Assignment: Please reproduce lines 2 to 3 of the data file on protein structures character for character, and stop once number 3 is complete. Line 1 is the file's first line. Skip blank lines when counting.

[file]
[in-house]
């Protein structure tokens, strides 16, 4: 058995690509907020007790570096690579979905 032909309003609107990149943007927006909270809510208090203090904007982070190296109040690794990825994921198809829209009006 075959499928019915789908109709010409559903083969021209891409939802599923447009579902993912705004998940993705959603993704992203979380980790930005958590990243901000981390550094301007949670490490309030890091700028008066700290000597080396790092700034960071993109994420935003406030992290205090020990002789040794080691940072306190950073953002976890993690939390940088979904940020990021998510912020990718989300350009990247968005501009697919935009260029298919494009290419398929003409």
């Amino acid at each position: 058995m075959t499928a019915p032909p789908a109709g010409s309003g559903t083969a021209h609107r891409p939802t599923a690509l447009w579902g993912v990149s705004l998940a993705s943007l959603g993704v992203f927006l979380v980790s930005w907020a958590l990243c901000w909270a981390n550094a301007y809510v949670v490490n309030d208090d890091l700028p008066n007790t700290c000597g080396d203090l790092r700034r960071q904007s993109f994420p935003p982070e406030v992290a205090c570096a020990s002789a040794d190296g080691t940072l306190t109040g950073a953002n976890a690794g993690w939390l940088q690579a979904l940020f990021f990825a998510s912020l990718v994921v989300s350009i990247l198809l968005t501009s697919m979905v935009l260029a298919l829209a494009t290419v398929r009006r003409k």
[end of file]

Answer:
């Protein structure tokens, strides 16, 4: 058995690509907020007790570096690579979905 032909309003609107990149943007927006909270809510208090203090904007982070190296109040690794990825994921198809829209009006 075959499928019915789908109709010409559903083969021209891409939802599923447009579902993912705004998940993705959603993704992203979380980790930005958590990243901000981390550094301007949670490490309030890091700028008066700290000597080396790092700034960071993109994420935003406030992290205090020990002789040794080691940072306190950073953002976890993690939390940088979904940020990021998510912020990718989300350009990247968005501009697919935009260029298919494009290419398929003409």
């Amino acid at each position: 058995m075959t499928a019915p032909p789908a109709g010409s309003g559903t083969a021209h609107r891409p939802t599923a690509l447009w579902g993912v990149s705004l998940a993705s943007l959603g993704v992203f927006l979380v980790s930005w907020a958590l990243c901000w909270a981390n550094a301007y809510v949670v490490n309030d208090d890091l700028p008066n007790t700290c000597g080396d203090l790092r700034r960071q904007s993109f994420p935003p982070e406030v992290a205090c570096a020990s002789a040794d190296g080691t940072l306190t109040g950073a953002n976890a690794g993690w939390l940088q690579a979904l940020f990021f990825a998510s912020l990718v994921v989300s350009i990247l198809l968005t501009s697919m979905v935009l260029a298919l829209a494009t290419v398929r009006r003409k």